Moving down to the base, we get a simple disk pedestal holding a slice of snow-covered terrain, and dominated by two large wolf prints. Is the wolf hunting her, or is she the one hunting the wolf? The white-blue snow is disturbed by the claw-like tree branches, which sprout up as if to encompass her in their grasp. I absolutely love the way these are designed, with one low and reaching up, and the other snaking it’s way as if ready to grab her from behind. Perhaps they’re evil spirits of the forest come to life, but mostly I think they’re simply the artist’s license to add a further sense of danger and dread to the piece. The bottom of the base is fully illustrated and hand-numbered, and I hope you’ll forgive me for not photographing it, but this statue is heavy, and I don’t want to disassemble her to get the shot.

The Sideshow Exclusive release comes with a metal art card and stand. This is similar to what was issued with the Tinkerbell Exclusive, but that card was more concept art and this one looks more like a finished piece. I wasn’t able to get a metal card with The Little Mermaid, and as for Alice in Wonderland, I opted to get a signed statue over the card, so right now only two of my Fairytale Fantasies have the metal cards to display with them. I did, however, pick up this art as a signed print.

Red is still available through Sideshow at $340 for the regular edition, but with the Exclusive priced at only $10 more, why wouldn’t you? The prices on these have been creeping up since the initial two releases, but I didn’t mind so much with Red because she is absolutely huge compared to the other two releases I’ve showcased here. Besides, I can’t get enough of J. Scott Campbell’s art and I’m happy to see someone making premium statues that really do his unique style justice. And with Red finally under my belt, I’ll make an effort to take a look at Cinderella and Alice in Wonderland before the end of the year, so I can be all caught up. The newest release, The Evil Queen is already up for pre-order and expected to ship sometimes next year!

Marvel Gallery: GamerVerse Spider-Man by Diamond Select

Since I’m between waves of Marvel Legends, I thought I’d take this week’s Marvel Monday as an opportunity to check out another Marvel Gallery statue by Diamond Select. I’ve cut down on my buying of these statues quite a bit, not because I don’t like them, but rather they just take up a lot of space that I don’t have. And while I don’t mind storing action figures in boxes, it seems silly to buy statues and not have them on display. Still, every now and then one shows up at a price I can’t resist, and that was the case with this one!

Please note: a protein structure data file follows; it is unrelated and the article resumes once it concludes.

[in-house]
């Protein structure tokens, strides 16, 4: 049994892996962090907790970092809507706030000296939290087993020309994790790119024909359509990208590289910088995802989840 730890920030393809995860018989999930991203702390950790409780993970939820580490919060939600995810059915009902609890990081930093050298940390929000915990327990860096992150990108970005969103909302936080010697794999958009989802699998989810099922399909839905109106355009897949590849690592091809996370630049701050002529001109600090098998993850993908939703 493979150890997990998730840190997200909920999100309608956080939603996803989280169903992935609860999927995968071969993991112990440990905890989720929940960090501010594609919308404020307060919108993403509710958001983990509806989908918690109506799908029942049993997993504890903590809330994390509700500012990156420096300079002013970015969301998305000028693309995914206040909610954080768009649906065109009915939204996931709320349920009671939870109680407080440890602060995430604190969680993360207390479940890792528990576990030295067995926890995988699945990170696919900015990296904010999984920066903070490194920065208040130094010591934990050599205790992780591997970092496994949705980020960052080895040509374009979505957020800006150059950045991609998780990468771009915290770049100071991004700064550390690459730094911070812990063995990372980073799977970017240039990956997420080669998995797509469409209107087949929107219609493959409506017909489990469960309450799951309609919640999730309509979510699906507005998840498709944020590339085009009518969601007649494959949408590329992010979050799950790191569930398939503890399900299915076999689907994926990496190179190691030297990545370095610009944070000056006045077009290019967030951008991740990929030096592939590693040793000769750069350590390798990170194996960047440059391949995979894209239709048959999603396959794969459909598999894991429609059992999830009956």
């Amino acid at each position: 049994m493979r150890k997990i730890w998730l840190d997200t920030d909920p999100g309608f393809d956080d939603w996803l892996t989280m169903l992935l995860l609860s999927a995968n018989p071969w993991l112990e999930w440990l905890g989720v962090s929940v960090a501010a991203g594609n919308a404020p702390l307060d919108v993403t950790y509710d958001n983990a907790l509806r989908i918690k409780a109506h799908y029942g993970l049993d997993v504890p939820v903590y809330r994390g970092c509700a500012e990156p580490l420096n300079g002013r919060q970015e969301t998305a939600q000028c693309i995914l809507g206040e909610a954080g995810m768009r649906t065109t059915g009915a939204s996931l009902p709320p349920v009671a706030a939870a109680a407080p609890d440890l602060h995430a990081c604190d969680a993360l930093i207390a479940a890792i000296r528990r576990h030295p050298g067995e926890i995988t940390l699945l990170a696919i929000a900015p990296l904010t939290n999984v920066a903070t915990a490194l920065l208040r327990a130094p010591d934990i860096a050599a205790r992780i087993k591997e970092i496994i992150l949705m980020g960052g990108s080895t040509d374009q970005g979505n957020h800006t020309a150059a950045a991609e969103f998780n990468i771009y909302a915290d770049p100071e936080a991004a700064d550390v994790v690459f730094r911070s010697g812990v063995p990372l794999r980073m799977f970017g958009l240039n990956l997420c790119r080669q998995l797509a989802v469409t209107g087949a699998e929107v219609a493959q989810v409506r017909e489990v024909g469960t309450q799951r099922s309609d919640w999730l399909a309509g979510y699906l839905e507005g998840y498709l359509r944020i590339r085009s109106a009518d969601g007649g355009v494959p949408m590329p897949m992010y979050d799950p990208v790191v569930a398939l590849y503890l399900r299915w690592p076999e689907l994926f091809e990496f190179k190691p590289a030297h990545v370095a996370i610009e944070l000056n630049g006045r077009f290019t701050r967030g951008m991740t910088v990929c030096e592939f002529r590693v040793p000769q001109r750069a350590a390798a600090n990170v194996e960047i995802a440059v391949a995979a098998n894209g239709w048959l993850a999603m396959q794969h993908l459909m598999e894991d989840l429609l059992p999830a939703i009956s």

As the name suggests, this statue is inspired by the Spider-Man PlayStation game, which I own but still have not gotten around to playing. Although, I do have a vacation coming up with nothing planned, so I may remedy that soon. As always, the packaging for this line is superb, with windows on the front, top, and both side panels, and the statue itself encased between two transparent trays. The box lets in plenty of light, and I do actually display most of these in the box, almost like it’s its own display case. On the back you get a picture of the statue and a little write-up about Spider-Man, just in case you’re considering purchasing the statue, but don’t know who he is. Let’s open up the box and see what we got!

Diamond’s Gallery statues tend to waffle between subdued museum-style poses, and those with a hint of action. Both have their merits, but I think the composition of this piece really shows the excitement that a good action pose can deliver. Spidey looks like he just landed on the roof of the cab and is instantly ready to fire off his web at an unseen foe. It could easily pass for cover art, and that’s a great compliment. Yes sir, I like this pose a lot!

One of the big features of the game is the ability to unlock a bunch of different suits, and pictured here is Spider-Man’s Advanced Suit, probably best distinguished by the large, white spider emblems on the front and back. This seems to be one of the most prominent suits featured in the game, as I see it merchandised a lot, and I like it enough to have plunked down the scratch for the Hot Toys release some time ago. I think it’s the colors that make it so appealing to me, as the white really compliments the bright blue and red of the rest of the suit. I especially like the return of this particular shade of blue dominating this costume. It’s far more appealing to me than the darker blue or black of some of Spidey’s MCU outings. Regardless, the colors are beautifully represented on this statue, and when mixed with the bright yellow of the cab roof, this statue is a feast for the eye!

Just about every detail of the suit is part of the sculpt, from the deep cuts in the web pattern to the puffed out reinforced seams. There’s a nice wash to bring out the webbing on the red portion of the suit, as well as add a little definition to the muscles, while the blue portions are left clean and slick. The figure does a splendid job of capturing Spider-Man’s physique, with the suit fitting him like a second skin. Overall, the paint lines are solid, but there is definitely some slop around the longer white spider legs on the front of the suit. The closer you get in, the more apparent it is, but it’s not something that is going to bother me while I’m admiring this piece on the shelf. It ain’t bad for a budget statue, and truth be told, I’ve seen worse on more expensive pieces.